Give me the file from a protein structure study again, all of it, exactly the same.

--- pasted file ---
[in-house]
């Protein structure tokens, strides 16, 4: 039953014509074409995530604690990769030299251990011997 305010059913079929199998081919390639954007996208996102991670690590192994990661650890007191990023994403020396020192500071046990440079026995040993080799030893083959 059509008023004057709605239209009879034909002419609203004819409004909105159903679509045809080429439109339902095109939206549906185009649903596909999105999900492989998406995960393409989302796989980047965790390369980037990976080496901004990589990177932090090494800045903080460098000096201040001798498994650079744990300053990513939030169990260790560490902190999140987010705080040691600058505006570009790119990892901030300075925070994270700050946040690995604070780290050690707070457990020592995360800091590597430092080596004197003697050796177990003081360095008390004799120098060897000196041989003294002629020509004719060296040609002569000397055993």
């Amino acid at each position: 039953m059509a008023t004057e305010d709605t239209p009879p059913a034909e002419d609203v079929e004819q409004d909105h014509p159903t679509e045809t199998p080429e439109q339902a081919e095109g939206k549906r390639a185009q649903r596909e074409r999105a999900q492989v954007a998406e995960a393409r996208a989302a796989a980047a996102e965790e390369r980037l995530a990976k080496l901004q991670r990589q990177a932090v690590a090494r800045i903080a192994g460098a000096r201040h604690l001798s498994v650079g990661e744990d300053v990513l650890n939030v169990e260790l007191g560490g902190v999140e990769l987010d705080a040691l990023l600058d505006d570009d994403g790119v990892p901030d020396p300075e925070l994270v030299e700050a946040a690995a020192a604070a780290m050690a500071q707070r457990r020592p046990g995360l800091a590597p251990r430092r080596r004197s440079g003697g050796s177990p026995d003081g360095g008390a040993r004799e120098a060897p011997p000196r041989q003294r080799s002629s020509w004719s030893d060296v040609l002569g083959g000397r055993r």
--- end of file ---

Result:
[in-house]
């Protein structure tokens, strides 16, 4: 039953014509074409995530604690990769030299251990011997 305010059913079929199998081919390639954007996208996102991670690590192994990661650890007191990023994403020396020192500071046990440079026995040993080799030893083959 059509008023004057709605239209009879034909002419609203004819409004909105159903679509045809080429439109339902095109939206549906185009649903596909999105999900492989998406995960393409989302796989980047965790390369980037990976080496901004990589990177932090090494800045903080460098000096201040001798498994650079744990300053990513939030169990260790560490902190999140987010705080040691600058505006570009790119990892901030300075925070994270700050946040690995604070780290050690707070457990020592995360800091590597430092080596004197003697050796177990003081360095008390004799120098060897000196041989003294002629020509004719060296040609002569000397055993």
């Amino acid at each position: 039953m059509a008023t004057e305010d709605t239209p009879p059913a034909e002419d609203v079929e004819q409004d909105h014509p159903t679509e045809t199998p080429e439109q339902a081919e095109g939206k549906r390639a185009q649903r596909e074409r999105a999900q492989v954007a998406e995960a393409r996208a989302a796989a980047a996102e965790e390369r980037l995530a990976k080496l901004q991670r990589q990177a932090v690590a090494r800045i903080a192994g460098a000096r201040h604690l001798s498994v650079g990661e744990d300053v990513l650890n939030v169990e260790l007191g560490g902190v999140e990769l987010d705080a040691l990023l600058d505006d570009d994403g790119v990892p901030d020396p300075e925070l994270v030299e700050a946040a690995a020192a604070a780290m050690a500071q707070r457990r020592p046990g995360l800091a590597p251990r430092r080596r004197s440079g003697g050796s177990p026995d003081g360095g008390a040993r004799e120098a060897p011997p000196r041989q003294r080799s002629s020509w004719s030893d060296v040609l002569g083959g000397r055993r």